Resistance mechanisms of birch to bronze birch borer
Creators:Muilenburg, Vanessa L.
Advisor:Herms, Daniel A.
MetadataShow full item record
Series/Report no.:Entomology. Graduate student poster competition, 2008
Outbreaks of bronze birch borer, Agrilus anxius, a North American wood-boring beetle, have occurred periodically over the last 100 years, causing extensive tree mortality. Little is known about mechanisms underlying tree resistance to wood-boring insects, but previous studies have suggested that secondary metabolites and wound periderm (callus) tissue may play a role. North American birches (Betula spp.) are much more resistant to bronze birch borer than exotic species that lack a coevolutionary history. We compared patterns of constitutive phenolic chemistry and the rate of wound periderm formation in phloem tissues of North American paper birch (B. papyrifera) to exotic European white birch (B. pendula). Six phenolic compounds were in higher concentrations in phloem of paper birch than in European white birch and might be involved in resistance. There were no interspecific differences in rate of wound periderm formation.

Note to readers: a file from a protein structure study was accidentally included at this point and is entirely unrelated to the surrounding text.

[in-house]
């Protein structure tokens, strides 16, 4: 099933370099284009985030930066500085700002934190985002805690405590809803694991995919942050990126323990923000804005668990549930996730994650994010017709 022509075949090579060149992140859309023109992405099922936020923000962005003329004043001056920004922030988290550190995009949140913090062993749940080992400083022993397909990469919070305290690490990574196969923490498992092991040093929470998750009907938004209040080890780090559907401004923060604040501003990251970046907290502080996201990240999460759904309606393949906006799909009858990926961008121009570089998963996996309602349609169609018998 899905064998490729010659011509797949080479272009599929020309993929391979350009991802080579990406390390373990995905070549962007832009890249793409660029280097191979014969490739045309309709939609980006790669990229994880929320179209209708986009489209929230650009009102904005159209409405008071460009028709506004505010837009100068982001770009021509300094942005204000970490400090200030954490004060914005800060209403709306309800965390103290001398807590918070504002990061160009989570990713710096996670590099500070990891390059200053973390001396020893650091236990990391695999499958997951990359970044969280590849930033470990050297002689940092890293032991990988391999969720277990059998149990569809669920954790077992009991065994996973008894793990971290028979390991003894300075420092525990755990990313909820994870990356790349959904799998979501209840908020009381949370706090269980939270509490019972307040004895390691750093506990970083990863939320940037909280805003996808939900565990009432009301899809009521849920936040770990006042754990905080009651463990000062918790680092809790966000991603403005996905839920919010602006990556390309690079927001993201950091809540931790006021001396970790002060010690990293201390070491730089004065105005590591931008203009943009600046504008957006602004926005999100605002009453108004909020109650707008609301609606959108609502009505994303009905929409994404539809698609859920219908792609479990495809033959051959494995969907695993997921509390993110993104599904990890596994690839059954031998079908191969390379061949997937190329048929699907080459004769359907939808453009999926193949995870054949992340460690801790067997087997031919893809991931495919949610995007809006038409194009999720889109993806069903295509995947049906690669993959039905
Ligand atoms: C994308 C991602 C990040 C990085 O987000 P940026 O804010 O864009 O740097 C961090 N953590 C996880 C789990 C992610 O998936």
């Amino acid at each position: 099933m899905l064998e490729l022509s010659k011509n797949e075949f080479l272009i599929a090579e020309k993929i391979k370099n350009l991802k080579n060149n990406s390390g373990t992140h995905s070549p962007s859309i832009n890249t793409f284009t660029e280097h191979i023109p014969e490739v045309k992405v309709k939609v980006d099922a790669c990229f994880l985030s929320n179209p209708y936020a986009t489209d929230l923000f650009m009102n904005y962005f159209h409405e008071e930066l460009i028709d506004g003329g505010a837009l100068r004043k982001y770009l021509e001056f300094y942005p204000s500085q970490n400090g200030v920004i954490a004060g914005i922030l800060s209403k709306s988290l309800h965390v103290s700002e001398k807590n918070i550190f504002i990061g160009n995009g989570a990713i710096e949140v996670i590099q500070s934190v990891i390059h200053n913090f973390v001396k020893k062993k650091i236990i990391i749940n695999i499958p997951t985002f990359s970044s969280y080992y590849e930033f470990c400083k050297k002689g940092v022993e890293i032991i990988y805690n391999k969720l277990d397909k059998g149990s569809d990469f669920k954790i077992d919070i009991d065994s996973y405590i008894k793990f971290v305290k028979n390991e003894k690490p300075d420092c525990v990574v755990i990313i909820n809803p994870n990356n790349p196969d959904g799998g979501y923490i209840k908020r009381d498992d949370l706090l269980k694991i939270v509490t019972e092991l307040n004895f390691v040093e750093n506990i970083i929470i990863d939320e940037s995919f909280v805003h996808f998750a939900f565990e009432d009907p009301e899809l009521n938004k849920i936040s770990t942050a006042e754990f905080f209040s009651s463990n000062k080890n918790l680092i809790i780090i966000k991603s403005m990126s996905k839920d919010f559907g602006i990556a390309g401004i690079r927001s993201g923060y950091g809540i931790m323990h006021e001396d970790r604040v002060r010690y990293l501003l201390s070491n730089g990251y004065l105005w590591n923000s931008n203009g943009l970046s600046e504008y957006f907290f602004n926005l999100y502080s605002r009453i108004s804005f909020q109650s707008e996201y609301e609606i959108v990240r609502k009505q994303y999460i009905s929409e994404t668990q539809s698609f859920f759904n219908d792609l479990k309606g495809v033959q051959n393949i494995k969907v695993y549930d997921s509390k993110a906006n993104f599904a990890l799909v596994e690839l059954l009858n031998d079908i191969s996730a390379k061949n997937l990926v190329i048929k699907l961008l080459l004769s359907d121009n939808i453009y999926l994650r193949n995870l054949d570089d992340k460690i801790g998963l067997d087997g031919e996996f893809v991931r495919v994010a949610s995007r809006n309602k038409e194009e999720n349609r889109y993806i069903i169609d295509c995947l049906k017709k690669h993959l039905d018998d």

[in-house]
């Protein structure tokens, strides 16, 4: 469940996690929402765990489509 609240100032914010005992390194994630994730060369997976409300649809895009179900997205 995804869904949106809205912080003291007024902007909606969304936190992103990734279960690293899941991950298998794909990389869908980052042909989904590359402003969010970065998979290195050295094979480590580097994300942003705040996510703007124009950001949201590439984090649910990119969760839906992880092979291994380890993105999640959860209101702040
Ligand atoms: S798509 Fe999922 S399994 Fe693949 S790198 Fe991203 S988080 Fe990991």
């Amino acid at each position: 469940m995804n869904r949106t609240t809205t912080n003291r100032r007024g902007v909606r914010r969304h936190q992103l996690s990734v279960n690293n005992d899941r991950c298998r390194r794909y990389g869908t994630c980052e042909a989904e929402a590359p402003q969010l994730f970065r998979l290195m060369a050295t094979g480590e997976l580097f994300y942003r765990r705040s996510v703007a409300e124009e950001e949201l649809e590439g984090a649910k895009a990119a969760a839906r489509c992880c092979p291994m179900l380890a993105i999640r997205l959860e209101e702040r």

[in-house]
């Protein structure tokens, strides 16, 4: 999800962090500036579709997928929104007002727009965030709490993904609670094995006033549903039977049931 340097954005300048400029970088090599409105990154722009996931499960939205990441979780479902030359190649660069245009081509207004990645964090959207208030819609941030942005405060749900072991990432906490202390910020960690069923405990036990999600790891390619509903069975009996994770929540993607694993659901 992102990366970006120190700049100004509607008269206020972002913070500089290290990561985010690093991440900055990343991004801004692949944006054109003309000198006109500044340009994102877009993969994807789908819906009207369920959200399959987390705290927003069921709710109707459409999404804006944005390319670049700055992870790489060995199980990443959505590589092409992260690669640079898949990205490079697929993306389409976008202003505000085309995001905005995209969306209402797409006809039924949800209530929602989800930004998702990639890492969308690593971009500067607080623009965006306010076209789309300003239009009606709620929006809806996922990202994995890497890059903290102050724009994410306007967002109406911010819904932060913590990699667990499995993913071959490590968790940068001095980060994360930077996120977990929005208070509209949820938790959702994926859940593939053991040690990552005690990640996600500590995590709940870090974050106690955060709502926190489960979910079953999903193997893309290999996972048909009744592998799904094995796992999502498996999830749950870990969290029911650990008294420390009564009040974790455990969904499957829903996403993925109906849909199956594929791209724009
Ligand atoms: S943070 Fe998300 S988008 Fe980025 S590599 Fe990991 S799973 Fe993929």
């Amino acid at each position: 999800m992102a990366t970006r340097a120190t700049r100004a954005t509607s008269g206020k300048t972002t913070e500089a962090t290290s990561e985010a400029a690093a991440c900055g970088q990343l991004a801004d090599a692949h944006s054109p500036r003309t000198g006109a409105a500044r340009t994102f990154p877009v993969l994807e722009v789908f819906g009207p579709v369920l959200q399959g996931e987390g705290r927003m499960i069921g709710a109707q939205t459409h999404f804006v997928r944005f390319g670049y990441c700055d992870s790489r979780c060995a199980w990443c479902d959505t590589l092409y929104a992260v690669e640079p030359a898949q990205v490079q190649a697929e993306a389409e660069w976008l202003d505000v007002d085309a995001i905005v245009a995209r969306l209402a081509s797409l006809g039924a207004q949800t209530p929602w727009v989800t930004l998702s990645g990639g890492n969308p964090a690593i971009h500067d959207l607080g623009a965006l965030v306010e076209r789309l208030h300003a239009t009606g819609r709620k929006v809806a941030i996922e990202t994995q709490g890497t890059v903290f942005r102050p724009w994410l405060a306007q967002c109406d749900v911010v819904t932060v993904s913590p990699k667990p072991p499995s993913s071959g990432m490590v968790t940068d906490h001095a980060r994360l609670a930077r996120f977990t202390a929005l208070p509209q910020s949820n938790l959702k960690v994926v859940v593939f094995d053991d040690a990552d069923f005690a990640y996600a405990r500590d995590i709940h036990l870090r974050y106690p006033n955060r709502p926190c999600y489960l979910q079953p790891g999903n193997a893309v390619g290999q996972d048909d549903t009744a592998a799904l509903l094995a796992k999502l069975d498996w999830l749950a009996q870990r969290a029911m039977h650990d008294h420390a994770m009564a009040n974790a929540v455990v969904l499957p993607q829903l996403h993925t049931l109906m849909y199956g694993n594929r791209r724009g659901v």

Items in Knowledge Bank are protected by copyright, with all rights reserved, unless otherwise indicated.